>done

1) UUOC
2) Horribly inefficient
3) Grossly off-topic

Other than that, a fine post.

I wasn't going to post, but since I took the time to flame your post, I
figure I might as well give an on-topic, AWK solution:

BEGIN   { nf = split("15 20 20 2 5",widths);FS = "," }
{
for (i=1; i<=nf; i++) printf("%-*s",widths[i],$i)
print ""

- Show quoted text -

Quote:
}



Thu, 09 Jun 2005 02:33:38 GMT  
 Convert comma-delimited records to fixed length records

Quote:




>>> John,Doe,Dallas,TX,75051
>>> Jane,Doe,Dallas,TX,75052
>>...
>>> John            Doe                Dallas                TX75051
>>> Jane            Doe                Dallas                TX75052

>>cat file | while IFS=, read first last city state zip; do
>>    printf '%-15s%-20s%-20s%2s%5s\n' $first $last $city $state $zip
>>done

> 1) UUOC

    Having input on the left is easier to type, and easier for the
    newbies (why else would they ask) to read.

Quote:
> 2) Horribly inefficient
> 3) Grossly off-topic

    Okey, but Awk solution so obvious and similiar, that I didn't want
    to take the time to type it out.
        awk -F ',' '{printf "%-15s%-20s%-20s%2s%5s\n", $1, $2, $3, $4, $5}'

Quote:

> Other than that, a fine post.

    Thanks, I think.

Quote:

> I wasn't going to post, but since I took the time to flame your post, I
> figure I might as well give an on-topic, AWK solution:

> BEGIN   { nf = split("15 20 20 2 5",widths);FS = "," }
> {
> for (i=1; i<=nf; i++) printf("%-*s",widths[i],$i)
> print ""
> }

--

Linux solution for data management and processing.


Thu, 09 Jun 2005 04:44:33 GMT  
 Convert comma-delimited records to fixed length records


...

Quote:
>> 1) UUOC

>    Having input on the left is easier to type, and easier for the
>    newbies (why else would they ask) to read.

Most of the time, you can replace:

        cat food | ...
with:
        < food ...

(which is ugly [compared to the usual paradigm of doing the redirections at
the end of the line], but does preserve that "input on the left" feel that
some people seem to think important)

However, it seems you can't do this with a while loop:

        < food while read foo

didn't parse in any of the sh-ish shells I tried.  So, you have to do:

        while read foo
        do ...
        done < food

Quote:
>> 2) Horribly inefficient
>> 3) Grossly off-topic

>    Okey, but Awk solution so obvious and similiar, that I didn't want
>    to take the time to type it out.
>    awk -F ',' '{printf "%-15s%-20s%-20s%2s%5s\n", $1, $2, $3, $4, $5}'

Except that it doesn't work with original (e.g., Solaris) awk.

Quote:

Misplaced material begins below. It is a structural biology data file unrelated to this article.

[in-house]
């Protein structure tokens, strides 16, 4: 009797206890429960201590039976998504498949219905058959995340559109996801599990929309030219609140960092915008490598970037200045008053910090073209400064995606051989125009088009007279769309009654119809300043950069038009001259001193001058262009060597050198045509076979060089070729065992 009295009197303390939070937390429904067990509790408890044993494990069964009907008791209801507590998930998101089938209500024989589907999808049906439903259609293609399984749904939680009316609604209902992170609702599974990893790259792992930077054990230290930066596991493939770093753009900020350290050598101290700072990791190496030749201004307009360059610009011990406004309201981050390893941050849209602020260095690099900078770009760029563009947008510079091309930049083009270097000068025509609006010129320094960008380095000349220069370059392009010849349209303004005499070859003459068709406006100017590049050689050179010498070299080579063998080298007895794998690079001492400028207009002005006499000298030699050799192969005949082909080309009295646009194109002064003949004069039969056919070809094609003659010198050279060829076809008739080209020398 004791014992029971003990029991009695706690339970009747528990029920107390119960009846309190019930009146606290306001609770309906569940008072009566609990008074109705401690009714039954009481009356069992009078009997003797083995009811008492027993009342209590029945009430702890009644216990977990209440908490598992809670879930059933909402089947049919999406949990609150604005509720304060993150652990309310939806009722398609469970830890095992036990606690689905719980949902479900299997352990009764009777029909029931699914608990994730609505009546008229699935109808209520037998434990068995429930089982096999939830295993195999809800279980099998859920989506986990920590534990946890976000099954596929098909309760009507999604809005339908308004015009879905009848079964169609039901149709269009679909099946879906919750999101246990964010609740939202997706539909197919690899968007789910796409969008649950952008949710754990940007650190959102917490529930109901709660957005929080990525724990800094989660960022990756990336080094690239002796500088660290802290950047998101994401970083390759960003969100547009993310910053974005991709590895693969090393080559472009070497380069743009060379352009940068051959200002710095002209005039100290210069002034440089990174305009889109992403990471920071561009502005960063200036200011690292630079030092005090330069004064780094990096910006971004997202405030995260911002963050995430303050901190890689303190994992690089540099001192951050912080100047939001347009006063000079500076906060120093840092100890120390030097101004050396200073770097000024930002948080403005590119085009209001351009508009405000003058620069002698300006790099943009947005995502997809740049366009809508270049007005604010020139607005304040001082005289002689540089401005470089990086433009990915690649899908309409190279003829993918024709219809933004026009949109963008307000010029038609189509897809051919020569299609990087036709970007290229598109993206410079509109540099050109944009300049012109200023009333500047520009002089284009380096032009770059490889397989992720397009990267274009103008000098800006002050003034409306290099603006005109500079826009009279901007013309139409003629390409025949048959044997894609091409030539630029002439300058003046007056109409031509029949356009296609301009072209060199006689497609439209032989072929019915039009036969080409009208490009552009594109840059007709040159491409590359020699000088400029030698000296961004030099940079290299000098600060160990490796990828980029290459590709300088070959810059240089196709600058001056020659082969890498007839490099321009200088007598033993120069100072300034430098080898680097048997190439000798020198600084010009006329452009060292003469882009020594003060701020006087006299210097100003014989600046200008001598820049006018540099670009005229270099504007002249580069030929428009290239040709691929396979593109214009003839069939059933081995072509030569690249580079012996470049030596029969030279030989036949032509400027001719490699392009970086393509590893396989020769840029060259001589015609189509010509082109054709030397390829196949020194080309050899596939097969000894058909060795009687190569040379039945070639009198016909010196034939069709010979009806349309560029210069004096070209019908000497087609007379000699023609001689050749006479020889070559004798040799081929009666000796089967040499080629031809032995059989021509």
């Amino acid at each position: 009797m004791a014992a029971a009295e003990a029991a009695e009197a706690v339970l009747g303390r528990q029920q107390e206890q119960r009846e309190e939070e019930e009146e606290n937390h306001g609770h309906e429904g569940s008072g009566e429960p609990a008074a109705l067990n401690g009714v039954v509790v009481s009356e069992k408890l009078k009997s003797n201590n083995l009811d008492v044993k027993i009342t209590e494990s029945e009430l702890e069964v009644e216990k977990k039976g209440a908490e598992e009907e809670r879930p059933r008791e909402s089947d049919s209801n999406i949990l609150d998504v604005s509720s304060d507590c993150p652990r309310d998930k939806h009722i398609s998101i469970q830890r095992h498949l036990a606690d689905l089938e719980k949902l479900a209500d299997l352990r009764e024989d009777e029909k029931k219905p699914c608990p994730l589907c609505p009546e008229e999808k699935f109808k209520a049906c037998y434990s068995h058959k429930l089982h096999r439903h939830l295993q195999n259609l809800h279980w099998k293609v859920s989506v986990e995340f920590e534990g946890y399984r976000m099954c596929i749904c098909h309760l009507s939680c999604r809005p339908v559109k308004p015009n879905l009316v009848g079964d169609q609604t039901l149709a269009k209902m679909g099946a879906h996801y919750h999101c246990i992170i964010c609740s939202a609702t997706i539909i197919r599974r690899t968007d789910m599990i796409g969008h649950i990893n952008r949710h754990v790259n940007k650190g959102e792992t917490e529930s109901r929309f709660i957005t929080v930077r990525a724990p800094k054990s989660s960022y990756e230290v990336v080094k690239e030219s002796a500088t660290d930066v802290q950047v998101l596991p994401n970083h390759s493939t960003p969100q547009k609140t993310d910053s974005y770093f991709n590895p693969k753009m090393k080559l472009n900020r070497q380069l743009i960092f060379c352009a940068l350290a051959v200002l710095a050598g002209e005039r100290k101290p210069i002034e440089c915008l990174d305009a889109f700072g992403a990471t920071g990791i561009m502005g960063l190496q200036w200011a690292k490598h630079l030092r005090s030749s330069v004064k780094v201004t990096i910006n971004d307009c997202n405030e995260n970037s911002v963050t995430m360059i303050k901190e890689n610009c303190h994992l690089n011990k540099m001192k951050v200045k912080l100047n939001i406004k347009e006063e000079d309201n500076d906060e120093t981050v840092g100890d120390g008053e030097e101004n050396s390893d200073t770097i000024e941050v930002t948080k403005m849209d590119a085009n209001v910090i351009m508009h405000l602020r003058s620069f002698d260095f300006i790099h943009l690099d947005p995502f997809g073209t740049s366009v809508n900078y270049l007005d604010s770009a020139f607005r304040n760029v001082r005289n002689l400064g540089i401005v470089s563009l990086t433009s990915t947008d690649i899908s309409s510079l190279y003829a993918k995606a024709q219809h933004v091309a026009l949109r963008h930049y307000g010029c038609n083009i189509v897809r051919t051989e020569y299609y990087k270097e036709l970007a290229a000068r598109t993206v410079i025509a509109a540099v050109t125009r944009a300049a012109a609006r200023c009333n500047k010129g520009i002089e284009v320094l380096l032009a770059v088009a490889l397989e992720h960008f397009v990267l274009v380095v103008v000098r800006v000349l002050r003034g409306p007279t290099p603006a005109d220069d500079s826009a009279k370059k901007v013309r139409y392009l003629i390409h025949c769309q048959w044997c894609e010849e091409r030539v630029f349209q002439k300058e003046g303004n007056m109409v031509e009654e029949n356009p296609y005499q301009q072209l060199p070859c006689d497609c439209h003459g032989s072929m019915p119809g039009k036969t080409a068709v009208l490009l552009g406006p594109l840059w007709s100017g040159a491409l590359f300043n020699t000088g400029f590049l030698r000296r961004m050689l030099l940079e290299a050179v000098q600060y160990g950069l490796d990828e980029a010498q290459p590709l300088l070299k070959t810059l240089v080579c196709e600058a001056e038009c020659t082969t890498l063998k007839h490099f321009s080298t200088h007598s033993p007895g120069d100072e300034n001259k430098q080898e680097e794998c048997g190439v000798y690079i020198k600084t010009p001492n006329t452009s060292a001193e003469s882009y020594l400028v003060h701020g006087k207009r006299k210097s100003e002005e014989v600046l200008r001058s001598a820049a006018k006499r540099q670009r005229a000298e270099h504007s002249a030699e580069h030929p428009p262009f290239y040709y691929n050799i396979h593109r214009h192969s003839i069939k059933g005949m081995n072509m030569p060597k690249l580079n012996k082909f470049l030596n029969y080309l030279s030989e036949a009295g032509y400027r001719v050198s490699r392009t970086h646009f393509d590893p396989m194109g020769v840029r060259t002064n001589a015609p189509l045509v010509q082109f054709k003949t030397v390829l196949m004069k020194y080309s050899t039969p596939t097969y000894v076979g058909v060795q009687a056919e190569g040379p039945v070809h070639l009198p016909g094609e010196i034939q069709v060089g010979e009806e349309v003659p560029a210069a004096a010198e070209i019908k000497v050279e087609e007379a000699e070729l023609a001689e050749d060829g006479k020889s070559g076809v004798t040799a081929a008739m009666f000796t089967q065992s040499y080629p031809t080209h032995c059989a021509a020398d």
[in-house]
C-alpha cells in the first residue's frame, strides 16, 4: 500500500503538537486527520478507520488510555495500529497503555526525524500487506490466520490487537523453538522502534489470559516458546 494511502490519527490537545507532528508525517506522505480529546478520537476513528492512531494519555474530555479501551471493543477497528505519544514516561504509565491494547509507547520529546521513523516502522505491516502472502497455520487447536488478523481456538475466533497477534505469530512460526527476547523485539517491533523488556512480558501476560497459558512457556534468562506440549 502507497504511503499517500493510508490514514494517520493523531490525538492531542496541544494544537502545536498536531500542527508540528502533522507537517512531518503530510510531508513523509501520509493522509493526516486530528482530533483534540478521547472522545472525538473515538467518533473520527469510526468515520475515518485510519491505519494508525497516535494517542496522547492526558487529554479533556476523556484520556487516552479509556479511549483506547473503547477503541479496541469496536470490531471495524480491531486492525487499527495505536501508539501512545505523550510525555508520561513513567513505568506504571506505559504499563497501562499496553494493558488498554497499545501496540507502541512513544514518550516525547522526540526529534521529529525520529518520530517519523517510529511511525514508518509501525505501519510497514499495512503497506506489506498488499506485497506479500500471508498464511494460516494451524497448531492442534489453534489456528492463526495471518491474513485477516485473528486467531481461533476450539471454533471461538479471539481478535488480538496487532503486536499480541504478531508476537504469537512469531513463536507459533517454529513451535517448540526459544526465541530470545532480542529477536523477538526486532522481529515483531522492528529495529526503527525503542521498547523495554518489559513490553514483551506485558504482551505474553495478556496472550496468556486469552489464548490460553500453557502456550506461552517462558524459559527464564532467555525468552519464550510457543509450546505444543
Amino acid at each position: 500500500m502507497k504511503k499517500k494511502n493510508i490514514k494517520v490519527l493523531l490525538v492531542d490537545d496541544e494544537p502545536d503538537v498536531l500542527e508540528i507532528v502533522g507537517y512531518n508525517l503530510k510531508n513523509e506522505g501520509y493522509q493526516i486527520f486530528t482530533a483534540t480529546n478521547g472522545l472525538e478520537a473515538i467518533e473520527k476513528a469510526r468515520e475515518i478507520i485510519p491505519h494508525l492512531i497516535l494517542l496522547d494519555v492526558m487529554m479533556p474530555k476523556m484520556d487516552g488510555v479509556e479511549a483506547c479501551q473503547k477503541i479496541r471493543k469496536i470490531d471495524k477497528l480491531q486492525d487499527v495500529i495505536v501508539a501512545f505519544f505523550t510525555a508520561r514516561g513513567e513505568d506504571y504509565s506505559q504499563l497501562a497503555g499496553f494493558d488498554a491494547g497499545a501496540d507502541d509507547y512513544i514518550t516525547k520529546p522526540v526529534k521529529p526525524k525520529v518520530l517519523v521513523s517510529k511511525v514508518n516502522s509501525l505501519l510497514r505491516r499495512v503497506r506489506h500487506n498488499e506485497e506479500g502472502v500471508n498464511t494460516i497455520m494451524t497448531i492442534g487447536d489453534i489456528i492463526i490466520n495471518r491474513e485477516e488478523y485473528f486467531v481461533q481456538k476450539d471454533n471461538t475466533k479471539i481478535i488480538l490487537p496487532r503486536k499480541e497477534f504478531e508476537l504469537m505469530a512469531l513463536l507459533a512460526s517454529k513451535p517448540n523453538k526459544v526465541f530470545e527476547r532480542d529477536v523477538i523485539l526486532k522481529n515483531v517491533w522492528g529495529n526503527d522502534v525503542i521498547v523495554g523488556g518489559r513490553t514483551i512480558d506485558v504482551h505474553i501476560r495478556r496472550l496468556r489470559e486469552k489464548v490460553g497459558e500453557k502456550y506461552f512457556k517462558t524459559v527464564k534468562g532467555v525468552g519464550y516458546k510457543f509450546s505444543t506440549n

>> Other than that, a fine post.

>    Thanks, I think.

>> I wasn't going to post, but since I took the time to flame your post, I
>> figure I might as well give an on-topic, AWK solution:

>> BEGIN   { nf = split("15 20 20 2 5",widths);FS = "," }
>> {
>> for (i=1; i<=nf; i++) printf("%-*s",widths[i],$i)
>> print ""
>> }

And this is so much better.  Don't you agree?


Thu, 09 Jun 2005 06:35:15 GMT  
 Convert comma-delimited records to fixed length records

Quote:



> >       awk -F ',' '{printf "%-15s%-20s%-20s%2s%5s\n", $1, $2, $3, $4, $5}'

> >> BEGIN   { nf = split("15 20 20 2 5",widths);FS = "," }
> >> {
> >> for (i=1; i<=nf; i++) printf("%-*s",widths[i],$i)
> >> print ""
> >> }
> And this is so much better.  Don't you agree?

An enquiring mind wishes to know. What makes an involved five-liner
that much better?

   All the best, Timo

--
Prof. Timo Salmi ftp & http://garbo.uwasa.fi/ archives 193.166.120.5
Department of Accounting and Business Finance  ; University of Vaasa

Useful batch files and tricks ftp://garbo.uwasa.fi/pc/link/tsbat.zip



Thu, 09 Jun 2005 06:45:35 GMT  
 Convert comma-delimited records to fixed length records

Quote:




> > > awk -F ',' '{printf "%-15s%-20s%-20s%2s%5s\n", $1, $2, $3, $4, $5}'

> > >> BEGIN   { nf = split("15 20 20 2 5",widths);FS = "," }
> > >> {
> > >> for (i=1; i<=nf; i++) printf("%-*s",widths[i],$i)
> > >> print ""
> > >> }

> > And this is so much better.  Don't you agree?

> An enquiring mind wishes to know. What makes an involved five-liner
> that much better?

>    All the best, Timo

> --
> Prof. Timo Salmi ftp & http://garbo.uwasa.fi/ archives 193.166.120.5
> Department of Accounting and Business Finance  ; University of Vaasa

> Useful batch files and tricks ftp://garbo.uwasa.fi/pc/link/tsbat.zip

Timo -